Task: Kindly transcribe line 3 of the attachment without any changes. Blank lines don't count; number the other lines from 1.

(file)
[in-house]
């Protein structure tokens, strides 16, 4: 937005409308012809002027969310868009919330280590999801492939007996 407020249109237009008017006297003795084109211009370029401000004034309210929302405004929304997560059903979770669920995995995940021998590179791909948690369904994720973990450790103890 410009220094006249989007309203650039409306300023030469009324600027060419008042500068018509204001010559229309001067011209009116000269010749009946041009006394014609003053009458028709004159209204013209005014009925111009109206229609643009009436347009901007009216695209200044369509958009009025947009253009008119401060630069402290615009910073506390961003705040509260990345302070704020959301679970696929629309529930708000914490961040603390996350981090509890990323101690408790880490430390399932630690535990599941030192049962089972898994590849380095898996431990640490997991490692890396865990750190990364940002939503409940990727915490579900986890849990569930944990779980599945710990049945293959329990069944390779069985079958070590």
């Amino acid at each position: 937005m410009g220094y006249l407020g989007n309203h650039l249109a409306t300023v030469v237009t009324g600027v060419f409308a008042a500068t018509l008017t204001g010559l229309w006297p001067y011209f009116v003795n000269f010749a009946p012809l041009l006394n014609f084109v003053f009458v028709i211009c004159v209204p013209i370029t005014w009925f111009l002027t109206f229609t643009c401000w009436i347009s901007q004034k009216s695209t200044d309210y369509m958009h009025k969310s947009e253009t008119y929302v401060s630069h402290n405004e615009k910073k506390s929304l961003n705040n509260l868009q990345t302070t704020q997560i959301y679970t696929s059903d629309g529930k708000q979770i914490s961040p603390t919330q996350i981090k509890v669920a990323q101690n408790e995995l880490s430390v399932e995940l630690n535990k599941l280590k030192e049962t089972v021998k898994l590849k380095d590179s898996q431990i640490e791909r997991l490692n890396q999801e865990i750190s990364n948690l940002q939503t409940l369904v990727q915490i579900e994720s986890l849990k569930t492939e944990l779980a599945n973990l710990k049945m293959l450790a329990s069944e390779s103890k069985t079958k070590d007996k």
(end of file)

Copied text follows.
């Amino acid at each position: 937005m410009g220094y006249l407020g989007n309203h650039l249109a409306t300023v030469v237009t009324g600027v060419f409308a008042a500068t018509l008017t204001g010559l229309w006297p001067y011209f009116v003795n000269f010749a009946p012809l041009l006394n014609f084109v003053f009458v028709i211009c004159v209204p013209i370029t005014w009925f111009l002027t109206f229609t643009c401000w009436i347009s901007q004034k009216s695209t200044d309210y369509m958009h009025k969310s947009e253009t008119y929302v401060s630069h402290n405004e615009k910073k506390s929304l961003n705040n509260l868009q990345t302070t704020q997560i959301y679970t696929s059903d629309g529930k708000q979770i914490s961040p603390t919330q996350i981090k509890v669920a990323q101690n408790e995995l880490s430390v399932e995940l630690n535990k599941l280590k030192e049962t089972v021998k898994l590849k380095d590179s898996q431990i640490e791909r997991l490692n890396q999801e865990i750190s990364n948690l940002q939503t409940l369904v990727q915490i579900e994720s986890l849990k569930t492939e944990l779980a599945n973990l710990k049945m293959l450790a329990s069944e390779s103890k069985t079958k070590d007996k």